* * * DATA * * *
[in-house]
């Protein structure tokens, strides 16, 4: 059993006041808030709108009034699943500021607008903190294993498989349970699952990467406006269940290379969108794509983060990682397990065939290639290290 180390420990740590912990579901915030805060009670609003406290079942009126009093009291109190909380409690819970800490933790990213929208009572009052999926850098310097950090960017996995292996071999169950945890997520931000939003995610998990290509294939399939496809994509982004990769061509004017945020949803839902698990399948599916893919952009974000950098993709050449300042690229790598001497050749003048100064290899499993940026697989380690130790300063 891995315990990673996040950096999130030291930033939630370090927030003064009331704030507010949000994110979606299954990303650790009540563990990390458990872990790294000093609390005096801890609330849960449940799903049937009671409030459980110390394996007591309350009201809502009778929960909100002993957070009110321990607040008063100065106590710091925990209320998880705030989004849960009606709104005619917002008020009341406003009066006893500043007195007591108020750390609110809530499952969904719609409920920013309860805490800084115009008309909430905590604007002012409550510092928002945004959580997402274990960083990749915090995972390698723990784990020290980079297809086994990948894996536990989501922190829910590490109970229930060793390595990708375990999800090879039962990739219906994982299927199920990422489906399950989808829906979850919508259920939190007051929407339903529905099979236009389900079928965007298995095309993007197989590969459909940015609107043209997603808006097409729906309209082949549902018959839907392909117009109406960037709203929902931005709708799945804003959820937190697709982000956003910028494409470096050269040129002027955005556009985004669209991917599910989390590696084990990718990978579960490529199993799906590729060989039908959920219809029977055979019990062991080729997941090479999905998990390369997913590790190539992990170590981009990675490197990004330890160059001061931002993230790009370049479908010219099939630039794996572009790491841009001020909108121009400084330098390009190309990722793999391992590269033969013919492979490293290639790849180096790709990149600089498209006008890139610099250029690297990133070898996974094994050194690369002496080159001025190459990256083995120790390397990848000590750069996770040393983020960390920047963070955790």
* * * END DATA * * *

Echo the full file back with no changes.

[in-house]
């Protein structure tokens, strides 16, 4: 059993006041808030709108009034699943500021607008903190294993498989349970699952990467406006269940290379969108794509983060990682397990065939290639290290 180390420990740590912990579901915030805060009670609003406290079942009126009093009291109190909380409690819970800490933790990213929208009572009052999926850098310097950090960017996995292996071999169950945890997520931000939003995610998990290509294939399939496809994509982004990769061509004017945020949803839902698990399948599916893919952009974000950098993709050449300042690229790598001497050749003048100064290899499993940026697989380690130790300063 891995315990990673996040950096999130030291930033939630370090927030003064009331704030507010949000994110979606299954990303650790009540563990990390458990872990790294000093609390005096801890609330849960449940799903049937009671409030459980110390394996007591309350009201809502009778929960909100002993957070009110321990607040008063100065106590710091925990209320998880705030989004849960009606709104005619917002008020009341406003009066006893500043007195007591108020750390609110809530499952969904719609409920920013309860805490800084115009008309909430905590604007002012409550510092928002945004959580997402274990960083990749915090995972390698723990784990020290980079297809086994990948894996536990989501922190829910590490109970229930060793390595990708375990999800090879039962990739219906994982299927199920990422489906399950989808829906979850919508259920939190007051929407339903529905099979236009389900079928965007298995095309993007197989590969459909940015609107043209997603808006097409729906309209082949549902018959839907392909117009109406960037709203929902931005709708799945804003959820937190697709982000956003910028494409470096050269040129002027955005556009985004669209991917599910989390590696084990990718990978579960490529199993799906590729060989039908959920219809029977055979019990062991080729997941090479999905998990390369997913590790190539992990170590981009990675490197990004330890160059001061931002993230790009370049479908010219099939630039794996572009790491841009001020909108121009400084330098390009190309990722793999391992590269033969013919492979490293290639790849180096790709990149600089498209006008890139610099250029690297990133070898996974094994050194690369002496080159001025190459990256083995120790390397990848000590750069996770040393983020960390920047963070955790």